As the artist calls on film, installation and performance for her next show, she talks to us about impending doom, Joan Collins and her frustrations with drawing
Julie Verhoeven’s art explores the notions of womanhood, her kaleidoscopic visions drawing from pop culture and feminism: the isolated body parts of Louise Bourgeois, the clown faces of Cindy Sherman, the physicality of Judy Chicago. Her latest show, Whiskers Between My Legs, a cross-disciplinary, joyously colourful installation at the ICA, presents new video, fashion illustration and draped fabric to conjure a “grotto of visual excess” to titillate and entertain. The artist’s playful personality infiltrates everything: monitors are encased in the basins of quilted toilets; scrapbooks from her life contain Carole King song lyrics; lime green bathmats and drawings of high-heeled walking penises question the viewer’s notions of femininity and taste.
Also a designer and illustrator by trade, Verhoeven’s move into more immersive artwork stems, she says, “From frustrations with my own drawing limitations,” giving her a reason to indulge her sense of fun and rudeness. Ahead of the installation’s opening, the artist discusses Joan Collins, Kenny Everett, a “brutish macho man” and gives us a look at some exclusive imagery from her new film.
You say you’ve shown no restraint in this show, what made you decide to push things further?
Julie Verhoeven: On a not-so-bright note, I had a feeling of impending doom and wanted to get it all out there. I wanted to bask in that warm sense of relief of moving on. I relished the feeling of attempting to disable my auto-edit taste button and just be careless and visually, mildly reckless. Working with gay abandon works for me.
Can you explain how film, performance and installation will interact in this exhibition?
Julie Verhoeven: It’s just one big mush of repetitive components, morphing into different guises through the different mediums, which in itself sounds like a load of old baloney, but it’s true. A stream of consciousness that I trust will somehow bond together in situ.
Can you tell us why you felt frustrated by your drawing abilities? You are an accomplished illustrator!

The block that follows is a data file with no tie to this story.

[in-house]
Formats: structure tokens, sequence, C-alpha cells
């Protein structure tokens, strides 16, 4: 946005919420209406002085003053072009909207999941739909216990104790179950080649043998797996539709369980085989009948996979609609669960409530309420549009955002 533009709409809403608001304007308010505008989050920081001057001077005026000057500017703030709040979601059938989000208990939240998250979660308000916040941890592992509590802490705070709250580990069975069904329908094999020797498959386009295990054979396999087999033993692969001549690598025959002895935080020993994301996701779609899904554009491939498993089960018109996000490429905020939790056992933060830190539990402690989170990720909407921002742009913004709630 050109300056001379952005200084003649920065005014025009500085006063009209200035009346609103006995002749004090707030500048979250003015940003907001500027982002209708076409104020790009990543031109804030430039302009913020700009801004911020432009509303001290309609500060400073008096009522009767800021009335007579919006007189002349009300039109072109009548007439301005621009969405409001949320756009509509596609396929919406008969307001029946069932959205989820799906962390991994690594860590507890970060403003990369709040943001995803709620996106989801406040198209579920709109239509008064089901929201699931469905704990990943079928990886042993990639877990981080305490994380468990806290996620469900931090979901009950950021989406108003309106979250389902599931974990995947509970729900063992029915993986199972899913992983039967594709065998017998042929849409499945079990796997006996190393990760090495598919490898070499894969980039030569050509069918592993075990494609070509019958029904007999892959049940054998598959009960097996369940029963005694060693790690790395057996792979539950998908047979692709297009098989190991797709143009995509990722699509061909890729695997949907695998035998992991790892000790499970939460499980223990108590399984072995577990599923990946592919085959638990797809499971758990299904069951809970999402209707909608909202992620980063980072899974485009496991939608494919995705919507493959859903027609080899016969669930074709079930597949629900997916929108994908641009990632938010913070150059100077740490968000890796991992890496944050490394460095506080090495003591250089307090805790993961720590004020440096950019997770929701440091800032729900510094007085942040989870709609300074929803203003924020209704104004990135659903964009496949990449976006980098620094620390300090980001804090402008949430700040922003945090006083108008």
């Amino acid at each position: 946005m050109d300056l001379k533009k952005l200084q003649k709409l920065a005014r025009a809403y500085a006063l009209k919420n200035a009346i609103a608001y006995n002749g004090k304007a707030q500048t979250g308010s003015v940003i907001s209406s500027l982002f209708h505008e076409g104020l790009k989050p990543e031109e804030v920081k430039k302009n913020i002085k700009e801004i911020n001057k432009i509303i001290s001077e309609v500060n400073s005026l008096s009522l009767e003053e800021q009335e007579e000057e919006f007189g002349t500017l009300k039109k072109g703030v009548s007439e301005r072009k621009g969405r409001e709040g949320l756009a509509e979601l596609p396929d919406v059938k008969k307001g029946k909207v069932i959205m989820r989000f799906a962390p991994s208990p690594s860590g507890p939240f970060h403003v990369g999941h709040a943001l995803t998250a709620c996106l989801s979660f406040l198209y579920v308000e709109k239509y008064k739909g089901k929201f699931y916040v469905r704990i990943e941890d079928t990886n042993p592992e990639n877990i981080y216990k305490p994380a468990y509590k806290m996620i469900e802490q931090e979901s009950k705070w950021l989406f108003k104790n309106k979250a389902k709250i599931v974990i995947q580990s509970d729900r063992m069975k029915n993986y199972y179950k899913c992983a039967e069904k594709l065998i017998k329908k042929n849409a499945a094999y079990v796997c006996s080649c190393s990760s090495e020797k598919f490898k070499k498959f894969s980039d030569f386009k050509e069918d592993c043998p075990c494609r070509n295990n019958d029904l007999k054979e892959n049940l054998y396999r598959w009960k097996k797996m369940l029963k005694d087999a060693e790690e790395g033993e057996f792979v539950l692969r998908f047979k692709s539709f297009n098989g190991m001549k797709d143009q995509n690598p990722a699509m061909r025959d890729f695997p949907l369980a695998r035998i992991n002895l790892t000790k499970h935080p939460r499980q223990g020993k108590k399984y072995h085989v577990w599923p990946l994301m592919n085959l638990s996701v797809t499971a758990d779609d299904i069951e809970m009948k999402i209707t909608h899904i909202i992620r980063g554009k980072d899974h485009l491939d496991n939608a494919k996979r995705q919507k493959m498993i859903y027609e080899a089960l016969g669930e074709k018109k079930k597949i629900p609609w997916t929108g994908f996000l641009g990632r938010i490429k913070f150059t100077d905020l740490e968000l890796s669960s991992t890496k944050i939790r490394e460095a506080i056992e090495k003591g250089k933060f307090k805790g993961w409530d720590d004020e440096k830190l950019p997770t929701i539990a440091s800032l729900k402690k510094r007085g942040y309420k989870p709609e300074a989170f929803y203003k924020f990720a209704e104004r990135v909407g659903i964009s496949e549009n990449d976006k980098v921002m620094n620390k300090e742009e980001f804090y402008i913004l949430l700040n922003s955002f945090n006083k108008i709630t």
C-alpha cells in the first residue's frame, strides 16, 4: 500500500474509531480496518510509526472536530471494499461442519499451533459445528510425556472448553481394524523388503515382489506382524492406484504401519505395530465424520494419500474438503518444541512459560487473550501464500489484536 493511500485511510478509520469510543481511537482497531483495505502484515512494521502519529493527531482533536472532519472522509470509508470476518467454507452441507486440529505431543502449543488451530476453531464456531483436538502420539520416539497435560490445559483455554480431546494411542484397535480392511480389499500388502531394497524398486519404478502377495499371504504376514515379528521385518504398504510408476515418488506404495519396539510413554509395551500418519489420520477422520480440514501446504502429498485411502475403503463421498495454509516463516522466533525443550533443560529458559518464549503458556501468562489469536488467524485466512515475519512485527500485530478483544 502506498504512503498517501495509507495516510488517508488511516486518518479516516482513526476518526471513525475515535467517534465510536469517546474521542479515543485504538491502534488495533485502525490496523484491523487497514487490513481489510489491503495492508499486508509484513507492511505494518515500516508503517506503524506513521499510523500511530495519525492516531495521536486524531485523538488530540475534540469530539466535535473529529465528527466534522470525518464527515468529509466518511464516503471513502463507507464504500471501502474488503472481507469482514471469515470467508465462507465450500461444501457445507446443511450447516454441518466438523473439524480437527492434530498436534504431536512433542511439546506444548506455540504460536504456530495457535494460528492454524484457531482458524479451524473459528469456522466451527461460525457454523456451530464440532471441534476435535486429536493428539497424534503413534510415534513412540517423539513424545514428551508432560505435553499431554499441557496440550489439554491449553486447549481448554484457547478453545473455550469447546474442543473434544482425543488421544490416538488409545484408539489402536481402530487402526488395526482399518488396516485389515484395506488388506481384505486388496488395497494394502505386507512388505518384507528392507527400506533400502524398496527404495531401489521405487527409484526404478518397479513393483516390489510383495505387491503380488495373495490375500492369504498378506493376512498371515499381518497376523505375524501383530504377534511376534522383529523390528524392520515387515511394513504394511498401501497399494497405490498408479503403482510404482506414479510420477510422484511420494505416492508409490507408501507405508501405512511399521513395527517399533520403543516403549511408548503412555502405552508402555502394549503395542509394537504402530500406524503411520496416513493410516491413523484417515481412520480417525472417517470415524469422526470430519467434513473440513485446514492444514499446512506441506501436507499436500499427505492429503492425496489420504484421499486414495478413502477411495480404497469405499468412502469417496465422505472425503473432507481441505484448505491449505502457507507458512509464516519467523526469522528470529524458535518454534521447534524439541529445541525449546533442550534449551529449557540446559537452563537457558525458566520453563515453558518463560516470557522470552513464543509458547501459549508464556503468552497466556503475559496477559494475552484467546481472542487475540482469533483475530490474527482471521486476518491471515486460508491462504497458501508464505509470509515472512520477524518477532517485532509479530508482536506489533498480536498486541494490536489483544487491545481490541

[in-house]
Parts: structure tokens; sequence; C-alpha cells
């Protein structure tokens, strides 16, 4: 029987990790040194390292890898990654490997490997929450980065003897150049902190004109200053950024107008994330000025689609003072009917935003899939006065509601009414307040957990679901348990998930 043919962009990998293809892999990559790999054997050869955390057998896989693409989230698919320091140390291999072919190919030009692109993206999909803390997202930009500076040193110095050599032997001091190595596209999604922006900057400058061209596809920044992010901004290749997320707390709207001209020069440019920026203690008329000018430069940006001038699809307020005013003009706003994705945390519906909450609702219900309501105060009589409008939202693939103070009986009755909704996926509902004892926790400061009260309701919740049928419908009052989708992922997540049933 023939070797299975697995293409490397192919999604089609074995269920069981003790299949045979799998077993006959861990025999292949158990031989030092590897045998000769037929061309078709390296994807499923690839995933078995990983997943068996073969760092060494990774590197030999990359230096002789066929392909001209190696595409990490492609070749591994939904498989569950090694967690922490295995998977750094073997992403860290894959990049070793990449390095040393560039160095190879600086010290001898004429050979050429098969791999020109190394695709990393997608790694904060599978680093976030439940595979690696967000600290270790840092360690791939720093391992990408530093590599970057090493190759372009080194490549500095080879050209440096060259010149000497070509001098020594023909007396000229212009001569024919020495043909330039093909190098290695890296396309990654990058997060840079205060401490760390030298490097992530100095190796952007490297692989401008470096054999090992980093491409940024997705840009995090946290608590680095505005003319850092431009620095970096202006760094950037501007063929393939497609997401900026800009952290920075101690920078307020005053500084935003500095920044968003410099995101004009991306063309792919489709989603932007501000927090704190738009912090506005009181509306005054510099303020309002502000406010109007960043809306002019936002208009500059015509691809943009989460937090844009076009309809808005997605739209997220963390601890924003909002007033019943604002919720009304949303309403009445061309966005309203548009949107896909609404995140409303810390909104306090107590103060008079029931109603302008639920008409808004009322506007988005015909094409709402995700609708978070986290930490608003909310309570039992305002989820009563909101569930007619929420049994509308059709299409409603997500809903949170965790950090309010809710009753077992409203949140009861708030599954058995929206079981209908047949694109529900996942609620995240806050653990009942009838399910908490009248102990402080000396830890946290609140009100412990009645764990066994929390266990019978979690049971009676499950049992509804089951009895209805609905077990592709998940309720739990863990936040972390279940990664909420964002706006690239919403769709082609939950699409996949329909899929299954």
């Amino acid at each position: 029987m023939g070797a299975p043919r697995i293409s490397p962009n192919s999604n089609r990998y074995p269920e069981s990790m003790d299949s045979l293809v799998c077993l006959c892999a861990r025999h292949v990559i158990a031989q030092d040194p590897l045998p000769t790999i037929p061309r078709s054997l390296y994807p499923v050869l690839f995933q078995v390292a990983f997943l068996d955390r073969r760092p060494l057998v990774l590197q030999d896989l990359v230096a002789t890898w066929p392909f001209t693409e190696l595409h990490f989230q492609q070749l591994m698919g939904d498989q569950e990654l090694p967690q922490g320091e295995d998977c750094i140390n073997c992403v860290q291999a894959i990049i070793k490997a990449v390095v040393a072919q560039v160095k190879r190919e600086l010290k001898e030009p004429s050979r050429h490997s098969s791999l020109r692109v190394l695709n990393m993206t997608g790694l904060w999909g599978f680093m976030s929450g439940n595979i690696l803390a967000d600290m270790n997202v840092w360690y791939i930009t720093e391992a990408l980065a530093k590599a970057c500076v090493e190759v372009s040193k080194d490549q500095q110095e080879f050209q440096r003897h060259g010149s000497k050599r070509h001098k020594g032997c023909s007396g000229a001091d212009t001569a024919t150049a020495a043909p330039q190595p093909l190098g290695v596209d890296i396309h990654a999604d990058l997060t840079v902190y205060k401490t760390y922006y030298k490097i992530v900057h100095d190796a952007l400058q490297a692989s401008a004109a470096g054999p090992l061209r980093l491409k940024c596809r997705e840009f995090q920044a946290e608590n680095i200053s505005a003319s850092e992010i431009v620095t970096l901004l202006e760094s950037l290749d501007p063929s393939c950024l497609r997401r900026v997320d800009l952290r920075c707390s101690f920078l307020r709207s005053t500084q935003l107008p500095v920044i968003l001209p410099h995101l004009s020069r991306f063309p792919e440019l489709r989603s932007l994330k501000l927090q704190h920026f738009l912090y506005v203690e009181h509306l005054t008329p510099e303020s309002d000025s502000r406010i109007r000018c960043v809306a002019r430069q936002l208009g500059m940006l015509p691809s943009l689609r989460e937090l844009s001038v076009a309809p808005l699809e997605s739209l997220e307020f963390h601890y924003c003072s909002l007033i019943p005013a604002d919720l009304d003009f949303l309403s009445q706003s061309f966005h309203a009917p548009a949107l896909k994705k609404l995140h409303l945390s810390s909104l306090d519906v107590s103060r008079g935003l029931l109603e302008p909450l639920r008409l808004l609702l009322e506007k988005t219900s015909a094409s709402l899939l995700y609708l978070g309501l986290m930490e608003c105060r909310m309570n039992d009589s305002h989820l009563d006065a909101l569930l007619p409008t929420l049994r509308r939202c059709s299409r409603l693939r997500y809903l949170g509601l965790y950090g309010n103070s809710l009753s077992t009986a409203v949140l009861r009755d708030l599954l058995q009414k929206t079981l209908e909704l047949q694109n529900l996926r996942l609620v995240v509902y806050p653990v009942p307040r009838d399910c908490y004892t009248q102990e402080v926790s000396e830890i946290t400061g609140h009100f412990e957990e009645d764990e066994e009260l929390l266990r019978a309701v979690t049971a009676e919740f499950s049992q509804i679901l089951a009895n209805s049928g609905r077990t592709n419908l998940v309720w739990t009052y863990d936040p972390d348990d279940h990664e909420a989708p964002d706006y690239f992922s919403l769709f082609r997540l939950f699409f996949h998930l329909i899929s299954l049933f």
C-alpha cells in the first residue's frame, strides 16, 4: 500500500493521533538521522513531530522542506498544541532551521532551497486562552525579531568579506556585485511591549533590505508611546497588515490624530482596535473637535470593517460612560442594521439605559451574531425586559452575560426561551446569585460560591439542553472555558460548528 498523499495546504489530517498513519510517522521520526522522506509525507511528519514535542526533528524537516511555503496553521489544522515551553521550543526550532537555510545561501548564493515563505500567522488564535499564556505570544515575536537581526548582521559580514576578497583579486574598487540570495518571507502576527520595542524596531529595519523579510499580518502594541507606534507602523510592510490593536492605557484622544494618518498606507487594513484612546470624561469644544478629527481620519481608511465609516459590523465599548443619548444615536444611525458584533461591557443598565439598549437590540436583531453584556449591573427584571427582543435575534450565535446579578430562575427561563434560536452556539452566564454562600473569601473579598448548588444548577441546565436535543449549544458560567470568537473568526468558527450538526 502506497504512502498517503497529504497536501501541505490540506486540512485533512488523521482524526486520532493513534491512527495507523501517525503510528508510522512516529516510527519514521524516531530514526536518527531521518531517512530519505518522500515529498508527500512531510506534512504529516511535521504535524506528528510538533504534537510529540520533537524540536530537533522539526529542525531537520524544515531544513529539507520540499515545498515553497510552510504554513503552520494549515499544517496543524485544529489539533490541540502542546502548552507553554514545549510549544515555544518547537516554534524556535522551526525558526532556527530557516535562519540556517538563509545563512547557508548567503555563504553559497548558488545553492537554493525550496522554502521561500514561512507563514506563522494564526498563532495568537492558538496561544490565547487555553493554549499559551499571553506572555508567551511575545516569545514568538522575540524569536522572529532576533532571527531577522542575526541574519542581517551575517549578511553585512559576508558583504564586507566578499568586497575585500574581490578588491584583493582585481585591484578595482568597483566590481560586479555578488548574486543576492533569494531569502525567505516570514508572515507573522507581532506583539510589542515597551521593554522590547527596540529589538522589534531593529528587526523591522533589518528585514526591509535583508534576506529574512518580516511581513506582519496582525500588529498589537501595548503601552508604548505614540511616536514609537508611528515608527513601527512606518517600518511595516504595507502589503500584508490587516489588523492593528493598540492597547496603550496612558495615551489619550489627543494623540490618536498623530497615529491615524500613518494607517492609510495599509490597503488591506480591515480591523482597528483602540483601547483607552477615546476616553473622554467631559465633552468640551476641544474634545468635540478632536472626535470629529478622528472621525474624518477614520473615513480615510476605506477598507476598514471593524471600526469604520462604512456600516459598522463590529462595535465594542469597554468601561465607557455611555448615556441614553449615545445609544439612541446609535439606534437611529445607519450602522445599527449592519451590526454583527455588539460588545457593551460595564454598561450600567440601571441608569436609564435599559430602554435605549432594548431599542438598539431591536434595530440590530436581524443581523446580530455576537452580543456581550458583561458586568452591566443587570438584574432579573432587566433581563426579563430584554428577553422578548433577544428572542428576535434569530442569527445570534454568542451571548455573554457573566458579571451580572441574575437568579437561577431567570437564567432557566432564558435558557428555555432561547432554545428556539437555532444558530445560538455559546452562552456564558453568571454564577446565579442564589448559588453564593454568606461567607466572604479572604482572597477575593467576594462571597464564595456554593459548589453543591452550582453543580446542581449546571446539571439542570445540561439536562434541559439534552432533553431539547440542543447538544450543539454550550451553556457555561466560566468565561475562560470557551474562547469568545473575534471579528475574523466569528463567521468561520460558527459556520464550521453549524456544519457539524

Julie Verhoeven: This has been a slow-burning frustration that my drawings are not satisfying me presently, but thinking about it in greater depth it’s actually more the physical process of drawing that frustrates me and the fact I can’t manage to gain a greater depth of tactility to the work on paper. I lack the discipline to sit for any length of time presently. I like to be more animated and physical in the studio, jump around a bit and create work that way, often through happy and less happy accidents. Drawing feels too passive and quiet a medium for me currently, but it’s just a passing phase, no doubt.
Why is it important to you to use art to make people laugh?
Julie Verhoeven: It wasn’t a conscious decision it just surfaced somehow through boredom with pseudo intellectual, ego-inflated art that made me want to revert to being a juvenile muppet. Humour is an attractive appealing quality in any medium, as is laughter and big smiles. It feels absurd not of try and crowbar it into the work should it be welcome, because it can’t fail but give the work a wider appeal.
Has your view on gender stereotypes changed as your work has progressed?
Julie Verhoeven: I’ve always been attracted to more undefined, muddied genders but as time goes on I am feeling more warmth and intrigue to cases of extreme, exaggerated gender stereotypes. I’m quite enjoying a brutish macho man presently.
“I’ve always been attracted to more undefined, muddied genders but as time goes on I am feeling more warmth and intrigue to cases of extreme, exaggerated gender stereotypes. I’m quite enjoying a brutish macho man presently” – Julie Verhoeven
Was there a single object, or place, or instance, used as the jumping off point for this show?
Julie Verhoeven: Watching Joan Collins in The Stud (1978) was the starting point. The opening sequence scrolls over a pin board of luscious pin-ups. There is lots of rather titillating dressing and undressing and lush interiors, plus buckets of tongue-in-cheek innuendo and girl power. And Kenny Everett, in all his many television character roles, has remaining a constant source of indulgence and pleasure.
Can you talk to us about your process, how you decided on the textures, colours and fabrics you’ve employed?
Julie Verhoeven: I just trusted my instinct and intuition. Let my emotional state lead the shopping and remodel/remake process. I let go of any shame of re-working older work and attacked it with relish. I allowed myself be attracted to rather kitsch, dodgy cloth and embrace my inner kitsch wants. There is no colour I dislike, so it was a pleasure to involve them all and party.
Whiskers Between My Legs runs in the Fox Reading Room at the ICA from 9 December 2014 to 18 January 2015